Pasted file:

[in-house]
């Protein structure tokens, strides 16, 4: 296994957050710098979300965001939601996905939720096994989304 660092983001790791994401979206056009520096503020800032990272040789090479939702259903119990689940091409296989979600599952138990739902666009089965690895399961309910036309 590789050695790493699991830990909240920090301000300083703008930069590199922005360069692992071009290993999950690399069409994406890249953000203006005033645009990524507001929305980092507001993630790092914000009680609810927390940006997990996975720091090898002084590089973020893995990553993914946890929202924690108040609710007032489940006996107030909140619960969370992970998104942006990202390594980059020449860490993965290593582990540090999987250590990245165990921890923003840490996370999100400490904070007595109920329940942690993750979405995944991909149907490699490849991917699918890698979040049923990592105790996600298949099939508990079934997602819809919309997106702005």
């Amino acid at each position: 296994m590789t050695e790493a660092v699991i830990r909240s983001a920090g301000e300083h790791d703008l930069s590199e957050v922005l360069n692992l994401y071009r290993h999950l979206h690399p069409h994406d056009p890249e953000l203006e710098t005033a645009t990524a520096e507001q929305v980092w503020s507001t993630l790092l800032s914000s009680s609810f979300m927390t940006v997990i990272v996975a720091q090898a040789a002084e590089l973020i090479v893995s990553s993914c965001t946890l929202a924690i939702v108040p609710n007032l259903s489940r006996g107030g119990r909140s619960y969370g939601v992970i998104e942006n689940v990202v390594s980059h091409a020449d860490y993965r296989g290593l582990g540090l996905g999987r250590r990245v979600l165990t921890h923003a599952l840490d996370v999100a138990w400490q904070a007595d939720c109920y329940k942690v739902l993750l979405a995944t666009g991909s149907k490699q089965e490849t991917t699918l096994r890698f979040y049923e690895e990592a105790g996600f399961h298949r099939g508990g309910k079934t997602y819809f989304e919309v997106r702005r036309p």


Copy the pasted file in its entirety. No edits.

[in-house]
């Protein structure tokens, strides 16, 4: 296994957050710098979300965001939601996905939720096994989304 660092983001790791994401979206056009520096503020800032990272040789090479939702259903119990689940091409296989979600599952138990739902666009089965690895399961309910036309 590789050695790493699991830990909240920090301000300083703008930069590199922005360069692992071009290993999950690399069409994406890249953000203006005033645009990524507001929305980092507001993630790092914000009680609810927390940006997990996975720091090898002084590089973020893995990553993914946890929202924690108040609710007032489940006996107030909140619960969370992970998104942006990202390594980059020449860490993965290593582990540090999987250590990245165990921890923003840490996370999100400490904070007595109920329940942690993750979405995944991909149907490699490849991917699918890698979040049923990592105790996600298949099939508990079934997602819809919309997106702005």
């Amino acid at each position: 296994m590789t050695e790493a660092v699991i830990r909240s983001a920090g301000e300083h790791d703008l930069s590199e957050v922005l360069n692992l994401y071009r290993h999950l979206h690399p069409h994406d056009p890249e953000l203006e710098t005033a645009t990524a520096e507001q929305v980092w503020s507001t993630l790092l800032s914000s009680s609810f979300m927390t940006v997990i990272v996975a720091q090898a040789a002084e590089l973020i090479v893995s990553s993914c965001t946890l929202a924690i939702v108040p609710n007032l259903s489940r006996g107030g119990r909140s619960y969370g939601v992970i998104e942006n689940v990202v390594s980059h091409a020449d860490y993965r296989g290593l582990g540090l996905g999987r250590r990245v979600l165990t921890h923003a599952l840490d996370v999100a138990w400490q904070a007595d939720c109920y329940k942690v739902l993750l979405a995944t666009g991909s149907k490699q089965e490849t991917t699918l096994r890698f979040y049923e690895e990592a105790g996600f399961h298949r099939g508990g309910k079934t997602y819809f989304e919309v997106r702005r036309p």